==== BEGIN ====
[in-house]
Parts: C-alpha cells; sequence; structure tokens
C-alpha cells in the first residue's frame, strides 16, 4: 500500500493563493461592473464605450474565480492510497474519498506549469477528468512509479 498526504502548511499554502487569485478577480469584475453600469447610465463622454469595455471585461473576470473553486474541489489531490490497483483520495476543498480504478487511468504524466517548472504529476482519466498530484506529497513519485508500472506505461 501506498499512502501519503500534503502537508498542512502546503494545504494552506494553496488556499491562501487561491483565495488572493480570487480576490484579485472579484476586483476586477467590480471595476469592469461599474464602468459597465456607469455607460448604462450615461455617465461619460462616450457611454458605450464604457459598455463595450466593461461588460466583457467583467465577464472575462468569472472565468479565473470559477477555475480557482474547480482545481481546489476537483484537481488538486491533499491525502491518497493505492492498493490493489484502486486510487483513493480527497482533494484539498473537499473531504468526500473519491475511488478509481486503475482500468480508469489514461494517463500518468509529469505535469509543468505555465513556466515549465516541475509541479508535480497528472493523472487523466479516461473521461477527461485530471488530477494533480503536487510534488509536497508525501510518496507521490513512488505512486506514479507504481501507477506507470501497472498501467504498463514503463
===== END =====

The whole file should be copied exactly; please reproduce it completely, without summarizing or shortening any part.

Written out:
[in-house]
Parts: C-alpha cells; sequence; structure tokens
C-alpha cells in the first residue's frame, strides 16, 4: 500500500493563493461592473464605450474565480492510497474519498506549469477528468512509479 498526504502548511499554502487569485478577480469584475453600469447610465463622454469595455471585461473576470473553486474541489489531490490497483483520495476543498480504478487511468504524466517548472504529476482519466498530484506529497513519485508500472506505461 501506498499512502501519503500534503502537508498542512502546503494545504494552506494553496488556499491562501487561491483565495488572493480570487480576490484579485472579484476586483476586477467590480471595476469592469461599474464602468459597465456607469455607460448604462450615461455617465461619460462616450457611454458605450464604457459598455463595450466593461461588460466583457467583467465577464472575462468569472472565468479565473470559477477555475480557482474547480482545481481546489476537483484537481488538486491533499491525502491518497493505492492498493490493489484502486486510487483513493480527497482533494484539498473537499473531504468526500473519491475511488478509481486503475482500468480508469489514461494517463500518468509529469505535469509543468505555465513556466515549465516541475509541479508535480497528472493523472487523466479516461473521461477527461485530471488530477494533480503536487510534488509536497508525501510518496507521490513512488505512486506514479507504481501507477506507470501497472498501467504498463514503463